Featured Research

from universities, journals, and other organizations

Harnessing the predictive power of virtual communities

Date:
January 30, 2012
Source:
Springer Science+Business Media
Summary:
Scientists have created a new algorithm to detect virtual communities, designed to match the needs of real-life social, biological or information networks detection better than with current attempts.

Scientists have created a new algorithm to detect virtual communities, designed to match the needs of real-life social, biological or information networks detection better than with current attempts. The results of this study by Lovro Šubelj and his colleague Marko Bajec from the University of Ljubljana, Slovenia have just been published in The European Physical Journal B.

Communities are defined as systems of nodes interacting through links. So-called classical communities are defined by their internal level of link density. By contrast, link-pattern communities -- better suited to describe real-world phenomena -- are characterised by internal patterns of similar connectedness between their nodes.

The authors have created a model, referred to as a propagation-based algorithm, that can extract both link-density and link-pattern communities without any prior knowledge of the number of communities, unlike previous attempts at community detection. They first validated their algorithm on several synthetic benchmark networks and with random networks. The researchers subsequently tested it on ten real-life networks including social (members of a karate club), information (peer-to-peer file sharing) and biological (protein-protein interactions of a yeast) networks. By this, it was found that the proposed algorithm detected the real-life communities more accurately than existing state-of-the-art algorithms.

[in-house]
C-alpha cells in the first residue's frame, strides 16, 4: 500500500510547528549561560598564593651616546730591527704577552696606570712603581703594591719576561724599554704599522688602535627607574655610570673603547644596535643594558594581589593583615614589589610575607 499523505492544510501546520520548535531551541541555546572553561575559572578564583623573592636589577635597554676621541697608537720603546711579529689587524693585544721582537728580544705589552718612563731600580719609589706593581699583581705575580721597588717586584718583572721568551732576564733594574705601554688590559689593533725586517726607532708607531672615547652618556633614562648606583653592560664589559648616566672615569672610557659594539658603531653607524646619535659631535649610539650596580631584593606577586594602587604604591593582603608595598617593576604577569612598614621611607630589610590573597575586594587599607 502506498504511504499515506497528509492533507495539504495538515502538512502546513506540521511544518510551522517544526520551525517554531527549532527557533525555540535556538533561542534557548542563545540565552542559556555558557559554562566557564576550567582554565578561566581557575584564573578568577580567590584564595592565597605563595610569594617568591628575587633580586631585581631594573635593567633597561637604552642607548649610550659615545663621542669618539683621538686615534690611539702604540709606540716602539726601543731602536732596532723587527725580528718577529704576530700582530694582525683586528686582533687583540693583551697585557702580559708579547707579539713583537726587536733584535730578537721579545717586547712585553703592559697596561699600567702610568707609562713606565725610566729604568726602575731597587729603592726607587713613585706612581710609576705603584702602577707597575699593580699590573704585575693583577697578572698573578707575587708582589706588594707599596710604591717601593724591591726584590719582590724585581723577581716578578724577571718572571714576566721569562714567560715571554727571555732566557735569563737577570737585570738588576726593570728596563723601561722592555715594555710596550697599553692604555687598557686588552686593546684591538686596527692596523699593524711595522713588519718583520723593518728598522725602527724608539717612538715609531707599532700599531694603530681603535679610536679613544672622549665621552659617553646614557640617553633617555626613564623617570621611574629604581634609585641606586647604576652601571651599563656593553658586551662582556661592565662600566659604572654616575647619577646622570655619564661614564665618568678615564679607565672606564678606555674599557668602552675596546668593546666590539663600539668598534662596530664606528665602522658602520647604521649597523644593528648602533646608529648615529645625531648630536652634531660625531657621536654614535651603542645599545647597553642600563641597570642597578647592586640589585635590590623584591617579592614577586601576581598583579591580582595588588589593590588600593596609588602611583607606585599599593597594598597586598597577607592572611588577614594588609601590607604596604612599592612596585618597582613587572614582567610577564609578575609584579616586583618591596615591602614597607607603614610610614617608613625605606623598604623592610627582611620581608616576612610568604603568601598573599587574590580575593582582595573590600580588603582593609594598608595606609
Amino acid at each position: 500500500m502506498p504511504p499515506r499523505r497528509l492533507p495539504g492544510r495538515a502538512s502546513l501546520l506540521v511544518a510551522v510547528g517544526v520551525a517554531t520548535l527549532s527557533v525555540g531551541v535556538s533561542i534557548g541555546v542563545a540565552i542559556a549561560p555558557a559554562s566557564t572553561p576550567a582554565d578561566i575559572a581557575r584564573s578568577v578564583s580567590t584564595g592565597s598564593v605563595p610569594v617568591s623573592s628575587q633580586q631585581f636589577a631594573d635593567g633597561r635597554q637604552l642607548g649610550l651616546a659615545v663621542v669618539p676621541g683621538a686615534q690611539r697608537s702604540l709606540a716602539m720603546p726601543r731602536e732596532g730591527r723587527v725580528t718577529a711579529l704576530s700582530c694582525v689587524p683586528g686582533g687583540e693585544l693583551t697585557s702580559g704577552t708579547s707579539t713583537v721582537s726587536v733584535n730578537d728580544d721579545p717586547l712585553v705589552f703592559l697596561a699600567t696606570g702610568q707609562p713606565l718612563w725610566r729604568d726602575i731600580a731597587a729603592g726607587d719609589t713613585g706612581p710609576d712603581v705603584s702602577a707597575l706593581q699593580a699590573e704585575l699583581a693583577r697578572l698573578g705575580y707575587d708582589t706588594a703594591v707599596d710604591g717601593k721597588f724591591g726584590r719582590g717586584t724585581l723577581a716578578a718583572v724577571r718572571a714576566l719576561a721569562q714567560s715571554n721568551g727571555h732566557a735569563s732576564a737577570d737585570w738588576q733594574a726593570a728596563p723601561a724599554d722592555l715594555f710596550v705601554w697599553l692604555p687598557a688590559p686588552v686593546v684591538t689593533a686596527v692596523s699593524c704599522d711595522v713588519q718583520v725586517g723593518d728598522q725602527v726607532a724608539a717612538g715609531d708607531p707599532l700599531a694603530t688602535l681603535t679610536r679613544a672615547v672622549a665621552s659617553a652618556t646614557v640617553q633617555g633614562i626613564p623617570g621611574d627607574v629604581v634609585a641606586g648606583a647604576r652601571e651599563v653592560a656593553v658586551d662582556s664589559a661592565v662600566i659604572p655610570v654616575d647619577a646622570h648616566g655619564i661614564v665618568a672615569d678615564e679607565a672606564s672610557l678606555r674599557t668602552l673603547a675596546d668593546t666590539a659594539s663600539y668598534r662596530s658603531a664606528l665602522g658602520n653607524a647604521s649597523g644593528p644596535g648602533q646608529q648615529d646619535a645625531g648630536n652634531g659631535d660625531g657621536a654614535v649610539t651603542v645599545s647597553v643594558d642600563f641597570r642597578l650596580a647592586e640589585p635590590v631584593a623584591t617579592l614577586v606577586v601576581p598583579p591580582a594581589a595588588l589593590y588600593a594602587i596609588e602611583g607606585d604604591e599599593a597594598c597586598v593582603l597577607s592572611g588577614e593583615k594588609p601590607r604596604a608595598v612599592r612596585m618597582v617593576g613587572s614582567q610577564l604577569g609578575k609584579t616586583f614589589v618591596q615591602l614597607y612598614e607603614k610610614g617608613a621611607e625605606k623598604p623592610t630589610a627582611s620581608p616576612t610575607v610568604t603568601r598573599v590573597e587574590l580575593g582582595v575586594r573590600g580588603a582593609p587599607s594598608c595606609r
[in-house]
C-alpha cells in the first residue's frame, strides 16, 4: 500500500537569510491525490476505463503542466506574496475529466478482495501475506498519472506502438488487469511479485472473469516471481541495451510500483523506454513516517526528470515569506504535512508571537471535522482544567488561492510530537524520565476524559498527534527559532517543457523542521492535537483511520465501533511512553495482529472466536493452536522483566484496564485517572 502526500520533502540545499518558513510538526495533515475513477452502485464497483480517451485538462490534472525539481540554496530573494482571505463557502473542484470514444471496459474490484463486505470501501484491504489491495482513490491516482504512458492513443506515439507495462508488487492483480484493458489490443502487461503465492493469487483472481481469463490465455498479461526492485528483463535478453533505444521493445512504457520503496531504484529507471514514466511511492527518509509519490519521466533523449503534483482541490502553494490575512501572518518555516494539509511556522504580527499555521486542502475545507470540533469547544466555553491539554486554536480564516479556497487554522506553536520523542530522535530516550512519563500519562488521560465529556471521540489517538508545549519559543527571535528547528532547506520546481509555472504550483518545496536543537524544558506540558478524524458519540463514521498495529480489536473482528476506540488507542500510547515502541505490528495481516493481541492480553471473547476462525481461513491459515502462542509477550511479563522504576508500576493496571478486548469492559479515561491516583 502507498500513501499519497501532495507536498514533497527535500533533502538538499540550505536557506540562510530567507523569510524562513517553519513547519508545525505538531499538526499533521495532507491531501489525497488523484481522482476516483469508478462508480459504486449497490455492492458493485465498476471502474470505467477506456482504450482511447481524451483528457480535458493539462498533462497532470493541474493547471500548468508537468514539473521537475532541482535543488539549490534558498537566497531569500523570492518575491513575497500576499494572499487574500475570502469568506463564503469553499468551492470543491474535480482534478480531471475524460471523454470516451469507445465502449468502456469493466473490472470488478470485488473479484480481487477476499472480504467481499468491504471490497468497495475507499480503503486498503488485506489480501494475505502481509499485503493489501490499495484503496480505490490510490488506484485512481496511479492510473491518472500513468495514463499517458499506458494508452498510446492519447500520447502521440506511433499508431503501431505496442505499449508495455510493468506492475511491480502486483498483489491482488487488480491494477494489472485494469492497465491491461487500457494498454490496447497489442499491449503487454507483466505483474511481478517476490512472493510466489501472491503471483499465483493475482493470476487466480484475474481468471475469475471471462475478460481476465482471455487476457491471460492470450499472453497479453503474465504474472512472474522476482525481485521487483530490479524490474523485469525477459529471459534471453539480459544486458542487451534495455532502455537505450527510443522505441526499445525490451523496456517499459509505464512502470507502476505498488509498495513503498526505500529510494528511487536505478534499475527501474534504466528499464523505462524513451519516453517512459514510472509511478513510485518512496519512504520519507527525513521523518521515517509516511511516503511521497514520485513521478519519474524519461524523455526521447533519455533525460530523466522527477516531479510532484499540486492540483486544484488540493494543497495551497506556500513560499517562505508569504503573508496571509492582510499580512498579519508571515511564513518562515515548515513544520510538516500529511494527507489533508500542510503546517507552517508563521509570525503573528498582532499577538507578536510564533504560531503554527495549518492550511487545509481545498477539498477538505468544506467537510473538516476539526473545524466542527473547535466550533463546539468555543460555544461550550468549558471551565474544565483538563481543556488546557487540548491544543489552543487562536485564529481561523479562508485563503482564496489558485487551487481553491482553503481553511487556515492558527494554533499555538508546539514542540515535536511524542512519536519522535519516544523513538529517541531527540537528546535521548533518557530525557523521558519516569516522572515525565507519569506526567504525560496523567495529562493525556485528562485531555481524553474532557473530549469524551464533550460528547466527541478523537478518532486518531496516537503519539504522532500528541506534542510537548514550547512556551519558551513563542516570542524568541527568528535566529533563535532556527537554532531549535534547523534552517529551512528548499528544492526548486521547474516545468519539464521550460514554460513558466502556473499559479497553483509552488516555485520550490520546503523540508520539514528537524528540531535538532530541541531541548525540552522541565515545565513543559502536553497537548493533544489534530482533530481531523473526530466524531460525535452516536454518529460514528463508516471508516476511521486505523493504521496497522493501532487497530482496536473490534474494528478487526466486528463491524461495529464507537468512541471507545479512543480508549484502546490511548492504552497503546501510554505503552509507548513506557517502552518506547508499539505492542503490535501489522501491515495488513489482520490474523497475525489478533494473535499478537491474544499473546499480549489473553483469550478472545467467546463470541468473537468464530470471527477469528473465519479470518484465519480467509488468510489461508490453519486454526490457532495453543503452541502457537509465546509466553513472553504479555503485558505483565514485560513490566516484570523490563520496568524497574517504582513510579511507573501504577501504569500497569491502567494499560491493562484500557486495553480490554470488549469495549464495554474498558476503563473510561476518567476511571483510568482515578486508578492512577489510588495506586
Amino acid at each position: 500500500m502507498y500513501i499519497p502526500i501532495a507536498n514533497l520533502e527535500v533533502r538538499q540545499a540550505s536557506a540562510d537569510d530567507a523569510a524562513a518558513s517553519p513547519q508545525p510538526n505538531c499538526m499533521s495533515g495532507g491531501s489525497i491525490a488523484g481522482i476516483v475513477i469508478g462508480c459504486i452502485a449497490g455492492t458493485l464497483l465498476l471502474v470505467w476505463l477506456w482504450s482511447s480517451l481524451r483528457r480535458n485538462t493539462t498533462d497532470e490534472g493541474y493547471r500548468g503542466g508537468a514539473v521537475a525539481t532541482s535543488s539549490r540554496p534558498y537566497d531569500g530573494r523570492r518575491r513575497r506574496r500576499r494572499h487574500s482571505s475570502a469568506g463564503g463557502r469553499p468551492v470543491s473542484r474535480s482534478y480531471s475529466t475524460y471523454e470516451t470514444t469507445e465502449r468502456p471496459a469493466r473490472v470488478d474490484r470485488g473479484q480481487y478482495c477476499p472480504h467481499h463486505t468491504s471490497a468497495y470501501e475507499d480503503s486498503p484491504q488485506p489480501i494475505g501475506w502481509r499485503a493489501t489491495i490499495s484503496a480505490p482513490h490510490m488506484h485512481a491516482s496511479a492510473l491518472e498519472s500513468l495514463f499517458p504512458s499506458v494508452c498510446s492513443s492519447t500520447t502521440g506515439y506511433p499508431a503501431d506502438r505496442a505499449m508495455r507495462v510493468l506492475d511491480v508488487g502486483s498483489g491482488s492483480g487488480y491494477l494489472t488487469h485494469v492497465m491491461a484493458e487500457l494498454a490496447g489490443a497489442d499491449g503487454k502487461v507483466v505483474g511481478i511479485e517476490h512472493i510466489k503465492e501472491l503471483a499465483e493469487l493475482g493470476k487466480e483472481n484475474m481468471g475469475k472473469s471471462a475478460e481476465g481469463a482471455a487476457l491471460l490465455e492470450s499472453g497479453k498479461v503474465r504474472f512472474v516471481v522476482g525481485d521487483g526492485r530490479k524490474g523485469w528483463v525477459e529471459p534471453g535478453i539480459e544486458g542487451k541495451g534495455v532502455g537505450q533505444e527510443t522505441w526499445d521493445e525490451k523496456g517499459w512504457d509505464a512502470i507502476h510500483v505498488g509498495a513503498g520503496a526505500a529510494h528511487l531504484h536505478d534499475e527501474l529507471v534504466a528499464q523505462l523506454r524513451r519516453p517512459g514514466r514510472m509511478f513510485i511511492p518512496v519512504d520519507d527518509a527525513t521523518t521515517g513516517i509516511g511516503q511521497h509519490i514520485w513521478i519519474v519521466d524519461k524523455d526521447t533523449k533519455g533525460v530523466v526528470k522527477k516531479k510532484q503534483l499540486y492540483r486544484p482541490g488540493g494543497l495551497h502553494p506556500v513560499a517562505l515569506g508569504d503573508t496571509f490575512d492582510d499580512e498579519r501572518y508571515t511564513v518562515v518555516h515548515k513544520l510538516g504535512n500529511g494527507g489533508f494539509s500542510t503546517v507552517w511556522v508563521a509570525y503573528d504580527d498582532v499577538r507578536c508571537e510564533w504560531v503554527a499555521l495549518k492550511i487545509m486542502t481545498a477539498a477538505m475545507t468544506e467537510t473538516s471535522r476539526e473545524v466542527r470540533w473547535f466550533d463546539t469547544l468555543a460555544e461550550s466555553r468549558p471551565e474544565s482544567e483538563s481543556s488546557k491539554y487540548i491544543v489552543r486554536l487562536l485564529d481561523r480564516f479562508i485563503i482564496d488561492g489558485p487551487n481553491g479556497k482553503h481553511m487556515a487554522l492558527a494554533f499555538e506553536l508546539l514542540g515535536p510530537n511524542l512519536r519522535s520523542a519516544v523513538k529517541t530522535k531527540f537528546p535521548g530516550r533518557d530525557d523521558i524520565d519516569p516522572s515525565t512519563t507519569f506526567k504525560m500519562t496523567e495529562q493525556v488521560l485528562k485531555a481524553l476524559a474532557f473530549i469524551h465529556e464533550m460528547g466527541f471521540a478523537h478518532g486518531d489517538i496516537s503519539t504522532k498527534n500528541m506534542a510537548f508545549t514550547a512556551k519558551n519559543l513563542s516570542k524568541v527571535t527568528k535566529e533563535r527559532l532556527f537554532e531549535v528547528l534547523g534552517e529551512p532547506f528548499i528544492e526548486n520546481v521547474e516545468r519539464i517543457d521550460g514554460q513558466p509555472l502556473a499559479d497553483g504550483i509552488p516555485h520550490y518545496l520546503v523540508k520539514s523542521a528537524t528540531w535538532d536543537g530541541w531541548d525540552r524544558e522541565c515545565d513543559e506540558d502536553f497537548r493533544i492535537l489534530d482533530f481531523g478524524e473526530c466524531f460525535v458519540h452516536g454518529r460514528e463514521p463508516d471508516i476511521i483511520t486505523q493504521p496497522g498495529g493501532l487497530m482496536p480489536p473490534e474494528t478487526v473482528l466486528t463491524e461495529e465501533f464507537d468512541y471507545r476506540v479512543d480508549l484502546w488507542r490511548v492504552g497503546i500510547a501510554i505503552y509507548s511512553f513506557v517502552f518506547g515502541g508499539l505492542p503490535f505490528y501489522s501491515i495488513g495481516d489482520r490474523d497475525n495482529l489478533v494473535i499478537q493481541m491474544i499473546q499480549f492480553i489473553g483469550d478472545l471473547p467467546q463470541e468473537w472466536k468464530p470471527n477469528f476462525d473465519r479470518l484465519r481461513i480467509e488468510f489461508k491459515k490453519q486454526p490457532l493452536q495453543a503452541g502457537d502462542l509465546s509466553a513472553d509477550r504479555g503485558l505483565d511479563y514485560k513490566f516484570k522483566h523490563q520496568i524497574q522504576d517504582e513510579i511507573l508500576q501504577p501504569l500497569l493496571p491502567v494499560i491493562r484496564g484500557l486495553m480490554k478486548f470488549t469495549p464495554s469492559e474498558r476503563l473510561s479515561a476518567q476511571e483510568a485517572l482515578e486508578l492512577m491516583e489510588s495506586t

They concluded that real-life networks appear to be composed of link-pattern communities that are interwoven and overlap with classical link-density communities. Further work could focus on creating a generic model to understand the conditions, such as the low level of clustering, for link-pattern communities to emerge, compared to link-density communities. The model could also help to explain why such link-pattern communities call the existing interpretation of small-world phenomena (six degrees of separation between nodes) into question.

Applications include the prediction of future friendships in online social networks, analysis of interactions in biological systems that are hard to observe otherwise, and detection of duplicated code in software systems.


Story Source:

The above story is based on materials provided by Springer Science+Business Media. Note: Materials may be edited for content and length.


Journal Reference:

  1. L. Šubelj, M. Bajec. Ubiquitousness of link-density and link-pattern communities in real-world networks. The European Physical Journal B, 2012; 85 (1) DOI: 10.1140/epjb/e2011-20448-7

Cite This Page:

Springer Science+Business Media. "Harnessing the predictive power of virtual communities." ScienceDaily. ScienceDaily, 30 January 2012. <www.sciencedaily.com/releases/2012/01/120130093921.htm>.